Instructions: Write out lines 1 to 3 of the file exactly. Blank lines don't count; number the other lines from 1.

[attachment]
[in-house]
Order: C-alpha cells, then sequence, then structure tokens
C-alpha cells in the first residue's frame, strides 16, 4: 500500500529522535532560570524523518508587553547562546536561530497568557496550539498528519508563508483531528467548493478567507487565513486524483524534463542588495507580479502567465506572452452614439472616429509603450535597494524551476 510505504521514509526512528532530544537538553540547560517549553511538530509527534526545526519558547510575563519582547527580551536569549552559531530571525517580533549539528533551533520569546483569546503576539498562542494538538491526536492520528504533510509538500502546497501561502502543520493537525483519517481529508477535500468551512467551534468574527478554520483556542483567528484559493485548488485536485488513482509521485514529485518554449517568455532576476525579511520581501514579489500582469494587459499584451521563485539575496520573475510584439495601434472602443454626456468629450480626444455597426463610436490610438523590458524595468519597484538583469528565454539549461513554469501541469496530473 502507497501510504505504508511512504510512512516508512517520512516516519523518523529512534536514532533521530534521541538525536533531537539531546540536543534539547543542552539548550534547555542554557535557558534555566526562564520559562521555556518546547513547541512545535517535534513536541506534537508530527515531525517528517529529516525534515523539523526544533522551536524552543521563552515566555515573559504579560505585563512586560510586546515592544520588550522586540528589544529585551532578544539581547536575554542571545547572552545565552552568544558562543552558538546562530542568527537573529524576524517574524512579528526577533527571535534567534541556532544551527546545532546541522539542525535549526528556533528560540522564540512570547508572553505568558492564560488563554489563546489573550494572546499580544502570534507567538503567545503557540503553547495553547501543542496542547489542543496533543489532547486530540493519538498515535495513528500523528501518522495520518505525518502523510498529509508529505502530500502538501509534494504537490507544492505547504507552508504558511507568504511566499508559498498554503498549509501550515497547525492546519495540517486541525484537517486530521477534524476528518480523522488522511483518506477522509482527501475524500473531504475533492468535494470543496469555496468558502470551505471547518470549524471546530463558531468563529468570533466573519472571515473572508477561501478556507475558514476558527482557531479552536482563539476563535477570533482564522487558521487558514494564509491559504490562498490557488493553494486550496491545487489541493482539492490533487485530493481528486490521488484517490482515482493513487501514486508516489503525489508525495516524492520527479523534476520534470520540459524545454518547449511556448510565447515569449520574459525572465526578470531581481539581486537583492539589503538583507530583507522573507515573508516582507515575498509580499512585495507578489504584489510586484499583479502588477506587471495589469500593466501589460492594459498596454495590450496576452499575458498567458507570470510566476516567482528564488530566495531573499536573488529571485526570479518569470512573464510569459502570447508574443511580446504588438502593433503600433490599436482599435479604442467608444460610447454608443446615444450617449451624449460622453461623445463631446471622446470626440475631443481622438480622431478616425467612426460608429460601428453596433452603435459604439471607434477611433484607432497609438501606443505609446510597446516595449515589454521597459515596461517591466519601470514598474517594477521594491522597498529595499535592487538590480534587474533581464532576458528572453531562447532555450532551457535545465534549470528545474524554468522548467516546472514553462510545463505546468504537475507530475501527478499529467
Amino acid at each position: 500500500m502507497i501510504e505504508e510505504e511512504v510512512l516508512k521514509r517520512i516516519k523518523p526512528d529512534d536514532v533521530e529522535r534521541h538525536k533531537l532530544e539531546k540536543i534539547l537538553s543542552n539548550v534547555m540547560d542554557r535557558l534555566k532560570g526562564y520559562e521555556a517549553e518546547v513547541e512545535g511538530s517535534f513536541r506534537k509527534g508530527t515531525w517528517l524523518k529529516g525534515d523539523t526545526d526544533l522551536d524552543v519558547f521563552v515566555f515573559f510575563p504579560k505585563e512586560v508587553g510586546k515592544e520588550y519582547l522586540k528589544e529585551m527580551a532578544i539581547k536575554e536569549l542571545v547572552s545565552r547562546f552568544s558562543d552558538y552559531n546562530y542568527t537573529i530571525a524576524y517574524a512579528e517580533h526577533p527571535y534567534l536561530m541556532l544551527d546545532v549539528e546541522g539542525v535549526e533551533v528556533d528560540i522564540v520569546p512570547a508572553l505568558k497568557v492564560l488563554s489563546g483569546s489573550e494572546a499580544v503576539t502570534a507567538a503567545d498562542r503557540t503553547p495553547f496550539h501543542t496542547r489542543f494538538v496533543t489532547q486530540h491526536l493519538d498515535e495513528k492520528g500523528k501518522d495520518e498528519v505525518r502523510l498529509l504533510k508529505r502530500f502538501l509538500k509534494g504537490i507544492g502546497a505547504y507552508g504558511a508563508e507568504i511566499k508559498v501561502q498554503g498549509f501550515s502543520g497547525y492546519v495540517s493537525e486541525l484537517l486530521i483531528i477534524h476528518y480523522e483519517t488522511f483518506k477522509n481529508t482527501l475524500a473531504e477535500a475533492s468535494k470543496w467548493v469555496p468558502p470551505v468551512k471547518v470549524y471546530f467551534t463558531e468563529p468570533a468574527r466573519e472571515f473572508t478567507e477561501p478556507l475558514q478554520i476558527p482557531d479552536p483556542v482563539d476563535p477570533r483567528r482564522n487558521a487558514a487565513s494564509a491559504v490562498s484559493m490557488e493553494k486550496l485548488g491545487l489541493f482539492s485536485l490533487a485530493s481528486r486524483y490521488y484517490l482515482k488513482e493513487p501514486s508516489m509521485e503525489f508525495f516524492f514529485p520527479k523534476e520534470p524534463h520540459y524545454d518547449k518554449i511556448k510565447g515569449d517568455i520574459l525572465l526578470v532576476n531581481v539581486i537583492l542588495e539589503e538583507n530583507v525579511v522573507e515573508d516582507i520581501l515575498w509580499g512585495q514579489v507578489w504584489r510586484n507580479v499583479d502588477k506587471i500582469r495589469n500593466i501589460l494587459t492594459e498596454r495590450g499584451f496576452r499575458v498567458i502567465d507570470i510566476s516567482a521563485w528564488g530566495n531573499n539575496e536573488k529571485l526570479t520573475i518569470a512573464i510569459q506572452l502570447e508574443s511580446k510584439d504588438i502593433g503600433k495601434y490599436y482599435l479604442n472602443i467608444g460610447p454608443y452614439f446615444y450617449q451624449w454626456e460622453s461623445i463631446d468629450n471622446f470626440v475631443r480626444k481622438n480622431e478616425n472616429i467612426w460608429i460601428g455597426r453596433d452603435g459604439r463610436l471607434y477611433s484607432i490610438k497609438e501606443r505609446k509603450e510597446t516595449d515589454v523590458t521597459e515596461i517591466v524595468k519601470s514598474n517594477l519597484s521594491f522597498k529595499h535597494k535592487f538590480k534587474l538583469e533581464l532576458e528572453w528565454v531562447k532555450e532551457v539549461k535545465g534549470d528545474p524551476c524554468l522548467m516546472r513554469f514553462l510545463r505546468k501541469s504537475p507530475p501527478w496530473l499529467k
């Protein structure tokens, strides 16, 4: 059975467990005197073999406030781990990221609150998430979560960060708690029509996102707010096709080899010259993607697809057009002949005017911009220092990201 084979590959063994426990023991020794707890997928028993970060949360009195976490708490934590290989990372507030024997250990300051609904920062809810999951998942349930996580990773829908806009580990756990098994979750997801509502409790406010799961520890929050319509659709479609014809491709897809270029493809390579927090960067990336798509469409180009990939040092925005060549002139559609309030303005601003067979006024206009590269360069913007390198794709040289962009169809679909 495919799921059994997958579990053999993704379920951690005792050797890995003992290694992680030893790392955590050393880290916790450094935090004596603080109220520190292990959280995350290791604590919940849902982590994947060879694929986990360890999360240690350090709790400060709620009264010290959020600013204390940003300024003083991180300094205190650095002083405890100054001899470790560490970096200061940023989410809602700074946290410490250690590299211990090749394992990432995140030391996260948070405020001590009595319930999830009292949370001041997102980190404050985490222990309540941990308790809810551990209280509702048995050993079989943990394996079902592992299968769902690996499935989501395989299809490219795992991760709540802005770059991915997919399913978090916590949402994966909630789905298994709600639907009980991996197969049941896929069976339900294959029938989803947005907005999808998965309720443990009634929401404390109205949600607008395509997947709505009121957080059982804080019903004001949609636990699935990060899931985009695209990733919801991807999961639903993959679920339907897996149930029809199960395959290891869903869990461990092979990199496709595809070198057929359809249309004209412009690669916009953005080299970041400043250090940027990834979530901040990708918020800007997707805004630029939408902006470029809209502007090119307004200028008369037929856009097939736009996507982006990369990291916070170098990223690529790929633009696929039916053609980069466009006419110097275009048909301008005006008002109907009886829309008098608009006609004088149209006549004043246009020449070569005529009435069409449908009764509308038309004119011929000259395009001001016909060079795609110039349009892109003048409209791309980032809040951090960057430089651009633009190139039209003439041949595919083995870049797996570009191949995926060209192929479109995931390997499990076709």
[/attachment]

[in-house]
Order: C-alpha cells, then sequence, then structure tokens
C-alpha cells in the first residue's frame, strides 16, 4: 500500500529522535532560570524523518508587553547562546536561530497568557496550539498528519508563508483531528467548493478567507487565513486524483524534463542588495507580479502567465506572452452614439472616429509603450535597494524551476 510505504521514509526512528532530544537538553540547560517549553511538530509527534526545526519558547510575563519582547527580551536569549552559531530571525517580533549539528533551533520569546483569546503576539498562542494538538491526536492520528504533510509538500502546497501561502502543520493537525483519517481529508477535500468551512467551534468574527478554520483556542483567528484559493485548488485536485488513482509521485514529485518554449517568455532576476525579511520581501514579489500582469494587459499584451521563485539575496520573475510584439495601434472602443454626456468629450480626444455597426463610436490610438523590458524595468519597484538583469528565454539549461513554469501541469496530473 502507497501510504505504508511512504510512512516508512517520512516516519523518523529512534536514532533521530534521541538525536533531537539531546540536543534539547543542552539548550534547555542554557535557558534555566526562564520559562521555556518546547513547541512545535517535534513536541506534537508530527515531525517528517529529516525534515523539523526544533522551536524552543521563552515566555515573559504579560505585563512586560510586546515592544520588550522586540528589544529585551532578544539581547536575554542571545547572552545565552552568544558562543552558538546562530542568527537573529524576524517574524512579528526577533527571535534567534541556532544551527546545532546541522539542525535549526528556533528560540522564540512570547508572553505568558492564560488563554489563546489573550494572546499580544502570534507567538503567545503557540503553547495553547501543542496542547489542543496533543489532547486530540493519538498515535495513528500523528501518522495520518505525518502523510498529509508529505502530500502538501509534494504537490507544492505547504507552508504558511507568504511566499508559498498554503498549509501550515497547525492546519495540517486541525484537517486530521477534524476528518480523522488522511483518506477522509482527501475524500473531504475533492468535494470543496469555496468558502470551505471547518470549524471546530463558531468563529468570533466573519472571515473572508477561501478556507475558514476558527482557531479552536482563539476563535477570533482564522487558521487558514494564509491559504490562498490557488493553494486550496491545487489541493482539492490533487485530493481528486490521488484517490482515482493513487501514486508516489503525489508525495516524492520527479523534476520534470520540459524545454518547449511556448510565447515569449520574459525572465526578470531581481539581486537583492539589503538583507530583507522573507515573508516582507515575498509580499512585495507578489504584489510586484499583479502588477506587471495589469500593466501589460492594459498596454495590450496576452499575458498567458507570470510566476516567482528564488530566495531573499536573488529571485526570479518569470512573464510569459502570447508574443511580446504588438502593433503600433490599436482599435479604442467608444460610447454608443446615444450617449451624449460622453461623445463631446471622446470626440475631443481622438480622431478616425467612426460608429460601428453596433452603435459604439471607434477611433484607432497609438501606443505609446510597446516595449515589454521597459515596461517591466519601470514598474517594477521594491522597498529595499535592487538590480534587474533581464532576458528572453531562447532555450532551457535545465534549470528545474524554468522548467516546472514553462510545463505546468504537475507530475501527478499529467